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Sedimentation equilibrium

From Wikipedia, the free encyclopedia

Sedimentation equilibrium in a suspension of different particles, such as molecules, exists when the rate of transport of each material in any one direction due to sedimentation equals the rate of transport in the opposite direction due to diffusion. Sedimentation is due to an external force, such as gravity or centrifugal force in a centrifuge.

It was discovered for colloids by Jean Baptiste Perrin for which he received the Nobel Prize in Physics in 1926.[1]

Colloid

In a colloid, the colloidal particles are said to be in sedimentation equilibrium if the rate of sedimentation is equal to the rate of movement from Brownian motion. For dilute colloids, this is described using the Laplace-Perrin distribution law:

where

is the colloidal particle volume fraction as a function of vertical distance above reference point ,

is the colloidal particle volume fraction at reference point ,

is the buoyant mass of the colloidal particles,

is the standard acceleration due to gravity,

is the Boltzmann constant,

is the absolute temperature,

and is the sedimentation length.

The buoyant mass is calculated using

where is the difference in mass density between the colloidal particles and the suspension medium, and is the colloidal particle volume found using the volume of a sphere ( is the radius of the colloidal particle).

Sedimentation length

The Laplace-Perrin distribution law can be rearranged to give the sedimentation length . The sedimentation length describes the probability of finding a colloidal particle at a height above the point of reference . At the length above the reference point, the concentration of colloidal particles decreases by a factor of .

If the sedimentation length is much greater than the diameter of the colloidal particles (), the particles can diffuse a distance greater than this diameter, and the substance remains a suspension. However, if the sedimentation length is less than the diameter (), the particles can only diffuse by a much shorter length. They will sediment under the influence of gravity and settle to the bottom of the container. The substance can no longer be considered a colloidal suspension. It may become a colloidal suspension again if an action to undertaken to suspend the colloidal particles again, such as stirring the colloid.[2]

Example

The difference in mass density between the colloidal particles of mass density and the medium of suspension of mass density , and the diameter of the particles, have an influence on the value of . As an example, consider a colloidal suspension of polyethylene particles in water, and three different values for the diameter of the particles: 0.1 μm, 1 μm and 10 μm. The volume of a colloidal particles can be calculated using the volume of a sphere .

is the mass density of polyethylene, which is approximately on average 920 kg/m3 [3] and is the mass density of water, which is approximately 1000 kg/m3 at room temperature (293K).[4] Therefore is -80 kg/m3.

for different sizes of polyethylene and silicon particles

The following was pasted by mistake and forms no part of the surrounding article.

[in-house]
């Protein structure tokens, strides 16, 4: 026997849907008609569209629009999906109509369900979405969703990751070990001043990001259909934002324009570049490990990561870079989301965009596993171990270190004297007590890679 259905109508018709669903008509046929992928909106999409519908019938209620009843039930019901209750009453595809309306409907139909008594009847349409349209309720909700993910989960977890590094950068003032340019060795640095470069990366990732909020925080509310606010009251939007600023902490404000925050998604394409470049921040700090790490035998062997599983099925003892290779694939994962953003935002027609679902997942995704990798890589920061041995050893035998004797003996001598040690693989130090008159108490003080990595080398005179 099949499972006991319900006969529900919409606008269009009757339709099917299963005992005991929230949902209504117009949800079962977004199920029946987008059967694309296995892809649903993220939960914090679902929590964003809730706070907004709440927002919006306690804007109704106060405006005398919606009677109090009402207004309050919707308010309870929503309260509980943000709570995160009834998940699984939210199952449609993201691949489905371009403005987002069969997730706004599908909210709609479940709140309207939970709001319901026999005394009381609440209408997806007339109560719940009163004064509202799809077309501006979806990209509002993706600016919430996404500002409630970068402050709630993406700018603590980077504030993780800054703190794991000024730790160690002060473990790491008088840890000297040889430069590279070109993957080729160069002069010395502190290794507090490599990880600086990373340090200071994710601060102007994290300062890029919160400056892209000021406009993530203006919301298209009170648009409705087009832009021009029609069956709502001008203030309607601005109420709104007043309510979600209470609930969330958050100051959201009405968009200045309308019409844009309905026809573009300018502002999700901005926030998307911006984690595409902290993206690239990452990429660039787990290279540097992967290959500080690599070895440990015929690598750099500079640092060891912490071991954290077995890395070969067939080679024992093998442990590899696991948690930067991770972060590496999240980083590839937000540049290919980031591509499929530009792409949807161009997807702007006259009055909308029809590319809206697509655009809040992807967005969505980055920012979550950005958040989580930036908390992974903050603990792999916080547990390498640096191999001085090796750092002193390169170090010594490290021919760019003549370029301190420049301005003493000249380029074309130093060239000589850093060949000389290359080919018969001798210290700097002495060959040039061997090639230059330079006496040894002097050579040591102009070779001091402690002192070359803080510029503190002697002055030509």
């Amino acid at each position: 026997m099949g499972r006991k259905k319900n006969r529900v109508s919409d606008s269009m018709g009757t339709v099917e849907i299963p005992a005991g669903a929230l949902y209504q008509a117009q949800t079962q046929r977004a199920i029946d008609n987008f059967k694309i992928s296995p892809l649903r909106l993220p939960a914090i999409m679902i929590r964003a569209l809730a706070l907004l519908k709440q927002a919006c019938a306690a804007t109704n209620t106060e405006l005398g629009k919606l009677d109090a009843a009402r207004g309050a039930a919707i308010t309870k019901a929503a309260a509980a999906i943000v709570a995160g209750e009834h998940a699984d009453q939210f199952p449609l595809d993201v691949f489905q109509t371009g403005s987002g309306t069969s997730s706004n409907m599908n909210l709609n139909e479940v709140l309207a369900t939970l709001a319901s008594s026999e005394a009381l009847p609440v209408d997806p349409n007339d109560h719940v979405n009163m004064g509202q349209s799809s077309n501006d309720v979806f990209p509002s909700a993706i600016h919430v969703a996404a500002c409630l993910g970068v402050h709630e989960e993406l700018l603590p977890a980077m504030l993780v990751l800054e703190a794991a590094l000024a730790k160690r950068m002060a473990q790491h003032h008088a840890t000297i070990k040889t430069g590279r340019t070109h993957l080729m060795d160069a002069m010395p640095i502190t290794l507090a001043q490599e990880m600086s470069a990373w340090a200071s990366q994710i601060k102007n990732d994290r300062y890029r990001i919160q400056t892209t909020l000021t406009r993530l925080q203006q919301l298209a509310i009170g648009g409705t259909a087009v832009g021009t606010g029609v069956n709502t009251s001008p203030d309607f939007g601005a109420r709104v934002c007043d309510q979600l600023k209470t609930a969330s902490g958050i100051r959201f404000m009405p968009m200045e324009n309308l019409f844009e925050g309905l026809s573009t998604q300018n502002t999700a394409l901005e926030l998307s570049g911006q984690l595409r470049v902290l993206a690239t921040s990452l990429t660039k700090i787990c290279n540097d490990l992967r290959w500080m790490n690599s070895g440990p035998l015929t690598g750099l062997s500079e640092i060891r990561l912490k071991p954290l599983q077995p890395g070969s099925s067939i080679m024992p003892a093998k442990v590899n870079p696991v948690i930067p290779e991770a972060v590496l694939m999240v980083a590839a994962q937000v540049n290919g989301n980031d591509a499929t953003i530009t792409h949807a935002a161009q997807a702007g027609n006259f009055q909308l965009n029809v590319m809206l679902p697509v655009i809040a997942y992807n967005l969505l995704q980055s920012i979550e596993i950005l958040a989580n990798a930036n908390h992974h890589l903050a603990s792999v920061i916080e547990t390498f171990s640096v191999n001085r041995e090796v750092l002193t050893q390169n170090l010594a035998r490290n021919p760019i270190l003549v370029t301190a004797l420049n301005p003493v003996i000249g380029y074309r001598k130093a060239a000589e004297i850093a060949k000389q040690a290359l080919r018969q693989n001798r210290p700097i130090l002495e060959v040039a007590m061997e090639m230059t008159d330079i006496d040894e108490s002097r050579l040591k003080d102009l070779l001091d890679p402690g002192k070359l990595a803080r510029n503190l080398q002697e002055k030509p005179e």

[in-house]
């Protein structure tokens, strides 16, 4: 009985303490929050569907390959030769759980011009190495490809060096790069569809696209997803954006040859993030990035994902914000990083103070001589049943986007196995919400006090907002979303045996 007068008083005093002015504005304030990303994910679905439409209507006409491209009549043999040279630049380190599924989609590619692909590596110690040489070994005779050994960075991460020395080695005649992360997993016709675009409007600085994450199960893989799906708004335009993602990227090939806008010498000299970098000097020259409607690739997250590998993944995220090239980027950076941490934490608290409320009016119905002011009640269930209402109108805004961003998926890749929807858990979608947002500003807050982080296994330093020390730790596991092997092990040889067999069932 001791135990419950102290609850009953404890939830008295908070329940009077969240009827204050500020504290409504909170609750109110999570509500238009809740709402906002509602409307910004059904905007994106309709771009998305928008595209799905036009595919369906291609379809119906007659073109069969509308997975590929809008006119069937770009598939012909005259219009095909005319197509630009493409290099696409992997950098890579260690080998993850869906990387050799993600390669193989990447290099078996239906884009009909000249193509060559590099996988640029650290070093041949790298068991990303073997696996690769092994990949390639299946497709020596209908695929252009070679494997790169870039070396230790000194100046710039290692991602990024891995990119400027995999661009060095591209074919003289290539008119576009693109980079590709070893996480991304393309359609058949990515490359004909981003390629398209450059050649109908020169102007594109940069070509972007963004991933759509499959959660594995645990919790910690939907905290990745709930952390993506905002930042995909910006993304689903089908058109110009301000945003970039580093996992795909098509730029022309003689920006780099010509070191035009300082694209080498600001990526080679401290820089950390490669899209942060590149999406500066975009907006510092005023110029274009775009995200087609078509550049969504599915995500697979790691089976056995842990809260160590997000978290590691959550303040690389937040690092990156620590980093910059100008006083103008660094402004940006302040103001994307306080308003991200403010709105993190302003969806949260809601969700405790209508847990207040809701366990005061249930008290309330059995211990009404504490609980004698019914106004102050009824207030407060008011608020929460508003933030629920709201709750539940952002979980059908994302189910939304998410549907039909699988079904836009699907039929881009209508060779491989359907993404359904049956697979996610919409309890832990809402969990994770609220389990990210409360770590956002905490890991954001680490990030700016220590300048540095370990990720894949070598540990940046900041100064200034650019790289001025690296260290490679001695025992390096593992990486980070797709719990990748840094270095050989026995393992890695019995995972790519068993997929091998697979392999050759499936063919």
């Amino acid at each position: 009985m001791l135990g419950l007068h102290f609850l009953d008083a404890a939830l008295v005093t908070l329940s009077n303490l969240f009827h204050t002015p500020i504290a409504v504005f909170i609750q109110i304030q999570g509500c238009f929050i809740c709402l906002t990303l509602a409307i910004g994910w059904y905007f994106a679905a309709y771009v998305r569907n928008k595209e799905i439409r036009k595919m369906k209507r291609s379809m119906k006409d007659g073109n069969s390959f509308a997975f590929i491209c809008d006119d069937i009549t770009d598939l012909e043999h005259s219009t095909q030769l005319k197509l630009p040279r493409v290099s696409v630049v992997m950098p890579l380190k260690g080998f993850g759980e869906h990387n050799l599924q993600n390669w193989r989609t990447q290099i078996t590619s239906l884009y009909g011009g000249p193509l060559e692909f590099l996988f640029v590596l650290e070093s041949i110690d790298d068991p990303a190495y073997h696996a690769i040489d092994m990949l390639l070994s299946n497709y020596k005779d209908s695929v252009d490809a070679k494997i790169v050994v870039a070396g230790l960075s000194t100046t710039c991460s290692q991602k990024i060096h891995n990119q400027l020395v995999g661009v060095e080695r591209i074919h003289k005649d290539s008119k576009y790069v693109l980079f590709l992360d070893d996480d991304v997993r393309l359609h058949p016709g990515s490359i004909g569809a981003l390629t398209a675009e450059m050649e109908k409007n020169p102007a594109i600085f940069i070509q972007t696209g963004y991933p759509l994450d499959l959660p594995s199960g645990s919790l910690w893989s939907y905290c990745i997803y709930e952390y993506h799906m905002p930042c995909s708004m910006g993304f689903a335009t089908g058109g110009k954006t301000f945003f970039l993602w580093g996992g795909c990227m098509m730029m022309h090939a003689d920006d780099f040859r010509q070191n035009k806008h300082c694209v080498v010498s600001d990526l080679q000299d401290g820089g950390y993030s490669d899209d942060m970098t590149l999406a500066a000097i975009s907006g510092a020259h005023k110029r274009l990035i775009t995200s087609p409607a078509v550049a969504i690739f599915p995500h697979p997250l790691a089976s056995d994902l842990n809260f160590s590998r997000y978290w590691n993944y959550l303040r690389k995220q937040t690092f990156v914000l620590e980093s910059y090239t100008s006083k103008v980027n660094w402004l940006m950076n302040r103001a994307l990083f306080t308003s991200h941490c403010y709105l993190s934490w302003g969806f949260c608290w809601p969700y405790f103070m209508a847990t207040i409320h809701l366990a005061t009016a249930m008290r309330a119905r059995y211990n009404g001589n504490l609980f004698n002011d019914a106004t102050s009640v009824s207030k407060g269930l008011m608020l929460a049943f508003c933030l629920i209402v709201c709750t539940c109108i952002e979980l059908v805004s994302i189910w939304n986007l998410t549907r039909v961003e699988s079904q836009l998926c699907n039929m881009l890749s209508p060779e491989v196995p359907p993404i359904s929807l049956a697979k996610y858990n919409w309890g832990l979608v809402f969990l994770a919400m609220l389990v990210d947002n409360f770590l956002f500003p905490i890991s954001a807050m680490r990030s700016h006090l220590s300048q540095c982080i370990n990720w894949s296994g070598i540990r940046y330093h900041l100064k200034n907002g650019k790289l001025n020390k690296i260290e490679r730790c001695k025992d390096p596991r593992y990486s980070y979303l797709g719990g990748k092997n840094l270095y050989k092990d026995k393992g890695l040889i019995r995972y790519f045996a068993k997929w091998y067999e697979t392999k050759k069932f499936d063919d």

Diameter (μm) for polyethylene particles (μm) for silicon particles (μm)
0.01 -9.84×106 5.92×105
0.1 -9840 592
1 -9.84 0.592
10 -9.84×10−3 5.92×10−4

Generally, decreases with . For the 0.1 μm diameter particle, is larger than the diameter, and the particles will be able to diffuse. For the 10 μm diameter particle, is much smaller than the diameter. As is negative the particles will cream, and the substance will no longer be a colloidal suspension.

In this example, the difference is mass density is relatively small. Consider a colloid with particles much denser than polyethylene, for example silicon with a mass density of approximately 2330 kg/m3.[4] If these particles are suspended in water, will be 1330 kg/m3. will decrease as increases. For example, if the particles had a diameter of 10 μm the sedimentation length would be 5.92×10−4 μm, one order of magnitude smaller than for polyethylene particles. Also, because the particles are more dense than water, is positive and the particles will sediment.

Ultracentrifuge

Modern applications use the analytical ultracentrifuge. The theoretical basis for the measurements is developed from the Mason-Weaver equation. The advantage of using analytical sedimentation equilibrium analysis for Molecular Weight of proteins and their interacting mixtures is the avoidance of need for derivation of a frictional coefficient, otherwise required for interpretation of dynamic sedimentation.

Sedimentation equilibrium can be used to determine molecular mass. It forms the basis for an analytical ultracentrifugation method for measuring molecular masses, such as those of proteins, in solution.

References

  1. ^ "The Nobel Prize in Physics 1926". NobelPrize.org. Retrieved 2021-03-18.
  2. ^ Piazza, Roberto; Buzzaccaro, Stefano; Secchi, Eleonora (2012-06-27). "The unbearable heaviness of colloids: facts, surprises, and puzzles in sedimentation". Journal of Physics: Condensed Matter. 24 (28): 284109. doi:10.1088/0953-8984/24/28/284109. ISSN 0953-8984.
  3. ^ Batra, Kamal. "Role of Additives in Linear Low Density Polyethylene (LLDPE) Films".
  4. ^ a b CRC handbook of chemistry and physics : a ready-reference book of chemical and physical data. William M. Haynes (95th ed.). Boca Raton, Florida. 2014. ISBN 978-1-4822-0867-2. OCLC 882266963.CS1 maint: others (link)

External links

This page was last edited on 8 August 2021, at 19:03
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